Will NATO Military Exercises Deter Russian Expansion?

Tanks on the march. Photo courtesy of Ministry of Defense of Ukraine.

Guest post by Brian Blankenship

As concerns that Russia might try to seize additional territory from Ukraine have mounted in recent weeks, policymakers in the United States and NATO have considered how best to shore up the alliance and discourage a Russian offensive. These efforts are hardly new. Since Russia’s annexation of Crimea in 2014, the NATO alliance has attempted to dissuade Russia from further attempts to encroach on the territory of neighboring countries. These attempts have included the creation of a “Very High Readiness Joint Task Force” capable of deploying to crisis areas within 72 hours, as well as the “Enhanced Forward Presence” consisting of four multinational battalions stationed in Estonia, Latvia, Lithuania, and Poland on a rotational basis. Additionally, NATO members have conducted a variety of military exercises with members around the alliance’s eastern flank, as well as some with Ukraine itself.

How effective are these exercises likely to be in deterring Russia? Based on new research published in The Journal of Conflict Resolution, one should be cautious in expecting too much from these exercises. Our findings suggest that military exercises deter adversaries when they are conducted within the context of an alliance, but are less effective when conducted by countries that are not allies. The reason for this is that although military exercises can bolster participants’ ability to fight together, the political signal they send is ambiguous, since interstate military exercises are quite common and frequently occur between countries with very little prospect of waging war in a coalition. Having an alliance clarifies the strategic context in which these exercises occur, allowing them to bolster the signal of commitment already implied by the alliance.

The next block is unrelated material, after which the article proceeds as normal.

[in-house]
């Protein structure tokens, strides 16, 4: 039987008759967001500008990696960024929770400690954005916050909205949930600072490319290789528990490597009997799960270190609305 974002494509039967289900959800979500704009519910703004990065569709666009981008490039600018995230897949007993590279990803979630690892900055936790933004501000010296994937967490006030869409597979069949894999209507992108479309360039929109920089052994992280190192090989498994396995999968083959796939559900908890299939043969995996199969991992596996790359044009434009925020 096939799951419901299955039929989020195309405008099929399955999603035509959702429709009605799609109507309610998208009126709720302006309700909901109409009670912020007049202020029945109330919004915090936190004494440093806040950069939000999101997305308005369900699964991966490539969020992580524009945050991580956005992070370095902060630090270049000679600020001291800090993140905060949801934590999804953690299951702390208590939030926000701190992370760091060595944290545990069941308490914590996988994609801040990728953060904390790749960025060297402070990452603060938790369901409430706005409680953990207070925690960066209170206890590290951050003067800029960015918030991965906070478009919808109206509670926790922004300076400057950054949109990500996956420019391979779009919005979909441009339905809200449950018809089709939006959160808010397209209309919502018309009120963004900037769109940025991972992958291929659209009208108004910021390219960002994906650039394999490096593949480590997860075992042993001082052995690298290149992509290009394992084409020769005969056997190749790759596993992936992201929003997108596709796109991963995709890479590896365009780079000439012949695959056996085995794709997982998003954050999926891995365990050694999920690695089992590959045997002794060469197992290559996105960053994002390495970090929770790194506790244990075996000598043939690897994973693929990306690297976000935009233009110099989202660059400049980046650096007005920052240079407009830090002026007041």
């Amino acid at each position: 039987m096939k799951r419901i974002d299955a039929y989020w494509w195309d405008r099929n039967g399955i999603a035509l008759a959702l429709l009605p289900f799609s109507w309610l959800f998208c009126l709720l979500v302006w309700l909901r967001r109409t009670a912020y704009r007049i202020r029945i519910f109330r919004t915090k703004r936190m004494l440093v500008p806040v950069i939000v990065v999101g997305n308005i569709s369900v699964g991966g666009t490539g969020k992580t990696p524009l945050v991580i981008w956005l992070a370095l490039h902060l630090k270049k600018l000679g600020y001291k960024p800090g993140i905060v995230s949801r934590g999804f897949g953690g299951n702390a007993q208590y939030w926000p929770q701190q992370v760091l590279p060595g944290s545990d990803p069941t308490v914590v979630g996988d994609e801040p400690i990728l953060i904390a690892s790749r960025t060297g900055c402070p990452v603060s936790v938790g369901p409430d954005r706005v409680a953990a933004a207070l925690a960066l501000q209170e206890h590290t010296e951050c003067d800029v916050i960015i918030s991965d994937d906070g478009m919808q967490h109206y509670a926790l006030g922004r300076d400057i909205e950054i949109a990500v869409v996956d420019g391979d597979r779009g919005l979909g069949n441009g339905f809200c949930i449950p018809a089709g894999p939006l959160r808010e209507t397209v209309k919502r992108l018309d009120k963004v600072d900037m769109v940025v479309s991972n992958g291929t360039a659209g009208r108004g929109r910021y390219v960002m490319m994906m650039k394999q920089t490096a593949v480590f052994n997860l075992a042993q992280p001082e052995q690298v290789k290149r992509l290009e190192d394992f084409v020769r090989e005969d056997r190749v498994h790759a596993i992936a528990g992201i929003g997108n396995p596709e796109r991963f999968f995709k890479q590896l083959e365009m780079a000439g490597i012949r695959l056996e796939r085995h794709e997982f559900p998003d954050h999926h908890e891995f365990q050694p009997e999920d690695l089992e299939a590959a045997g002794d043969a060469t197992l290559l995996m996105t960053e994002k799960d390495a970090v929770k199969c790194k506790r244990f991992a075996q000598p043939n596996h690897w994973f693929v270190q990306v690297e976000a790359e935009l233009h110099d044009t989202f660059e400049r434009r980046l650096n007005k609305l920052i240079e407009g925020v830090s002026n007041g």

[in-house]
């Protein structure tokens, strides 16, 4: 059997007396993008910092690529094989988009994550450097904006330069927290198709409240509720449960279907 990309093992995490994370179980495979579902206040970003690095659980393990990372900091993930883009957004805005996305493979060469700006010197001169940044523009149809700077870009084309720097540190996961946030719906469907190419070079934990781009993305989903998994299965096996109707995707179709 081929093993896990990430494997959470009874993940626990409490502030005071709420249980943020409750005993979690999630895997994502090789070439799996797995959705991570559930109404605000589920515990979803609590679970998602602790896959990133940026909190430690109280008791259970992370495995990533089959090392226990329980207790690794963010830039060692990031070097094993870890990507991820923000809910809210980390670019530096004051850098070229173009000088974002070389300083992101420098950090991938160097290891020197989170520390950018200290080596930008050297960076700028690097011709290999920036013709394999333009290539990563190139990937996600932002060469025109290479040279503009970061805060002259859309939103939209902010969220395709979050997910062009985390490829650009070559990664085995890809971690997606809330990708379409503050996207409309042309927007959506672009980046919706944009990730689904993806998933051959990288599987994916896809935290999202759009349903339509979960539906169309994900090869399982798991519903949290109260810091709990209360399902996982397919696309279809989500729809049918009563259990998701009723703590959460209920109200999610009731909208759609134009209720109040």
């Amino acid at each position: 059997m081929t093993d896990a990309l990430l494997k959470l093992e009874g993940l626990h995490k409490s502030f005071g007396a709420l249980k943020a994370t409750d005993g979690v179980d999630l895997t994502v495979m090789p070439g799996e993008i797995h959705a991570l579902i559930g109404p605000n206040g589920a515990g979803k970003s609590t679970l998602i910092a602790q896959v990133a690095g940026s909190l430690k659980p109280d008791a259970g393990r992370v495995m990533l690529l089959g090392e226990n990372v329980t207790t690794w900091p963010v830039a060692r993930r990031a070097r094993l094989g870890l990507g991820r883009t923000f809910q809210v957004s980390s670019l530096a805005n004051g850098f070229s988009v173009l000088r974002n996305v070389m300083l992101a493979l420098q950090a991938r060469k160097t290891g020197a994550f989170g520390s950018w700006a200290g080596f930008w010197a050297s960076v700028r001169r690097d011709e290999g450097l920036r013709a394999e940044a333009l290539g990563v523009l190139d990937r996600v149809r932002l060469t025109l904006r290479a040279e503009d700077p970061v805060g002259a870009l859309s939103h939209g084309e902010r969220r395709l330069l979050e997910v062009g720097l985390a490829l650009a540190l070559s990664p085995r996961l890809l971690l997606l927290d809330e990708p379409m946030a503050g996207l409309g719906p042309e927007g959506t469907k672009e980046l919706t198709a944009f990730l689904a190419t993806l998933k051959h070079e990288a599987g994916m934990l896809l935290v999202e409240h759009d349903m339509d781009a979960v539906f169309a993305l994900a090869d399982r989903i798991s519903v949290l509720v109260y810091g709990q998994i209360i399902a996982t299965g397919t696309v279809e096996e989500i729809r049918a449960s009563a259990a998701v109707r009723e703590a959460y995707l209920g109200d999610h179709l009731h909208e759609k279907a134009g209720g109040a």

What does this mean in the context of NATO, Russia, and Ukraine today? First of all, NATO exercises with Ukraine may be of limited value to deter Russia from further encroachments on Ukrainian territory. While these exercises may improve Ukraine’s and NATO’s ability to fight together, they do not send a powerful political signal of NATO’s willingness to intervene on Ukraine’s behalf. However, exercises among NATO members have a good chance of contributing to deterring an attack on exposed members like Estonia, Latvia, and Lithuania.

Other scholarship on extended deterrence suggests that exercises might contribute to deterring Russia if used in tandem with other signals of support. A long line of scholarship, for example, suggests that foreign troop deployments are a powerful means of signaling support for partner countries, both because they can act as a “tripwire” that triggers a larger intervention and because they can contribute to the first line of defense—though recent scholarship suggests that the size of the deployment matters, and that small tripwire forces may not be enough. Other scholarship similarly points to the deterrent value of diplomatic visits, statements of reassurance, and alliance treaties.

NATO members enjoy the security guarantee offered by the North Atlantic Treaty’s Article 5—which pledges that an attack on one member should be treated as an attack on them all—and most routinely receive diplomatic visits and statements of support from sitting US officials. Perhaps most notably, many of NATO’s exposed members, including the Baltic states and Poland, host rotational deployments of NATO forces thanks to the alliance’s Enhanced Forward Presence program, to say nothing of allies like Germany, Italy, and the United Kingdom which host tens of thousands of US servicemembers. However, the same cannot be said for Ukraine, as it is not a NATO member and President Biden has previously indicated that the United States would not deploy US forces to defend Ukraine.

The one signal that would make NATO exercises most effective—allowing Ukraine into NATO—is very likely off the table for a variety of reasons. One is the alliance’s seeming unwillingness to fight on Ukraine’s behalf, as a number of NATO members, including France and Germany, have long been skeptical of including Ukraine in the alliance. Another is the fear of further provoking Russia, which might attempt to preempt Ukrainian membership through force.

Looking ahead, the evidence to date suggests that NATO is contemplating further increases in its military presence in the eastern flank in the face of a sizeable Russian buildup of more than 100,000 forces around Ukraine. These include the deployments of additional forces to Eastern Europe. Ultimately, though, this would not necessarily improve the outlook for Ukraine, as military exercises with it are unlikely to deter Russia on their own, and NATO members have demonstrated little interest in deploying their own forces to the country.

Brian Blankenship is an Assistant Professor of Political Science, University of Miami.

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